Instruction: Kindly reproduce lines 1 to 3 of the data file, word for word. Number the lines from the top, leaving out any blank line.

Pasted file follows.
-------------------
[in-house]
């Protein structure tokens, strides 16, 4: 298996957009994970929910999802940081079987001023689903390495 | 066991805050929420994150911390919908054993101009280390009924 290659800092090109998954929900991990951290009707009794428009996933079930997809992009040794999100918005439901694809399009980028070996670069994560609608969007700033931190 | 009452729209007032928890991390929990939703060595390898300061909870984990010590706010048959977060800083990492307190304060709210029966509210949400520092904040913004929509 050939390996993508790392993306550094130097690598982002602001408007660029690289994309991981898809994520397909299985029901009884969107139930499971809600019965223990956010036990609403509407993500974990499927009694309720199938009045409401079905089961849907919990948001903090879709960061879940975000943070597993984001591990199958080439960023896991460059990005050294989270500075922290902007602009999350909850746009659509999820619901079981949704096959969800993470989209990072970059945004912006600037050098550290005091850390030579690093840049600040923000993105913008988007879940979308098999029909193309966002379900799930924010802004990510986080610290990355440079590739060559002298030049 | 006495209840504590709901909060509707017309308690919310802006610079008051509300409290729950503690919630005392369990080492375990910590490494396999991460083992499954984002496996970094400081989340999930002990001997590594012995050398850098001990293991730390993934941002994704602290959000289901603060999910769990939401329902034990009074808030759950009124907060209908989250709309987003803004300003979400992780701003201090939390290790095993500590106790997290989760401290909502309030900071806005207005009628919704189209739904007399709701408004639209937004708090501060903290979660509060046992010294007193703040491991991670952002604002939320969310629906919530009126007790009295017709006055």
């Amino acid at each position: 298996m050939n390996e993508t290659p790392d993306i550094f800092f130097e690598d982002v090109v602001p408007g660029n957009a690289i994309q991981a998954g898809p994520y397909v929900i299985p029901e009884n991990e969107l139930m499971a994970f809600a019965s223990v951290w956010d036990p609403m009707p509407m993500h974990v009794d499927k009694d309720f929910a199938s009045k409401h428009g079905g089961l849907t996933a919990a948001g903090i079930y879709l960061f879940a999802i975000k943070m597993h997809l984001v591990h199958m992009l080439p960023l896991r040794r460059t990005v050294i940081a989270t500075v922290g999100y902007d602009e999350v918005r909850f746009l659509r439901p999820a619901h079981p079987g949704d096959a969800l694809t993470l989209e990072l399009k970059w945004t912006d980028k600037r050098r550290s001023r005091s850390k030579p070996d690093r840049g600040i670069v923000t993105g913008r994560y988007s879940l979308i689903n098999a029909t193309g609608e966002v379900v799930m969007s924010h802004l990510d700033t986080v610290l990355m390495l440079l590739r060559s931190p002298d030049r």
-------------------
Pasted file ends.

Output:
[in-house]
């Protein structure tokens, strides 16, 4: 298996957009994970929910999802940081079987001023689903390495 | 066991805050929420994150911390919908054993101009280390009924 290659800092090109998954929900991990951290009707009794428009996933079930997809992009040794999100918005439901694809399009980028070996670069994560609608969007700033931190 | 009452729209007032928890991390929990939703060595390898300061909870984990010590706010048959977060800083990492307190304060709210029966509210949400520092904040913004929509 050939390996993508790392993306550094130097690598982002602001408007660029690289994309991981898809994520397909299985029901009884969107139930499971809600019965223990956010036990609403509407993500974990499927009694309720199938009045409401079905089961849907919990948001903090879709960061879940975000943070597993984001591990199958080439960023896991460059990005050294989270500075922290902007602009999350909850746009659509999820619901079981949704096959969800993470989209990072970059945004912006600037050098550290005091850390030579690093840049600040923000993105913008988007879940979308098999029909193309966002379900799930924010802004990510986080610290990355440079590739060559002298030049 | 006495209840504590709901909060509707017309308690919310802006610079008051509300409290729950503690919630005392369990080492375990910590490494396999991460083992499954984002496996970094400081989340999930002990001997590594012995050398850098001990293991730390993934941002994704602290959000289901603060999910769990939401329902034990009074808030759950009124907060209908989250709309987003803004300003979400992780701003201090939390290790095993500590106790997290989760401290909502309030900071806005207005009628919704189209739904007399709701408004639209937004708090501060903290979660509060046992010294007193703040491991991670952002604002939320969310629906919530009126007790009295017709006055």
């Amino acid at each position: 298996m050939n390996e993508t290659p790392d993306i550094f800092f130097e690598d982002v090109v602001p408007g660029n957009a690289i994309q991981a998954g898809p994520y397909v929900i299985p029901e009884n991990e969107l139930m499971a994970f809600a019965s223990v951290w956010d036990p609403m009707p509407m993500h974990v009794d499927k009694d309720f929910a199938s009045k409401h428009g079905g089961l849907t996933a919990a948001g903090i079930y879709l960061f879940a999802i975000k943070m597993h997809l984001v591990h199958m992009l080439p960023l896991r040794r460059t990005v050294i940081a989270t500075v922290g999100y902007d602009e999350v918005r909850f746009l659509r439901p999820a619901h079981p079987g949704d096959a969800l694809t993470l989209e990072l399009k970059w945004t912006d980028k600037r050098r550290s001023r005091s850390k030579p070996d690093r840049g600040i670069v923000t993105g913008r994560y988007s879940l979308i689903n098999a029909t193309g609608e966002v379900v799930m969007s924010h802004l990510d700033t986080v610290l990355m390495l440079l590739r060559s931190p002298d030049r």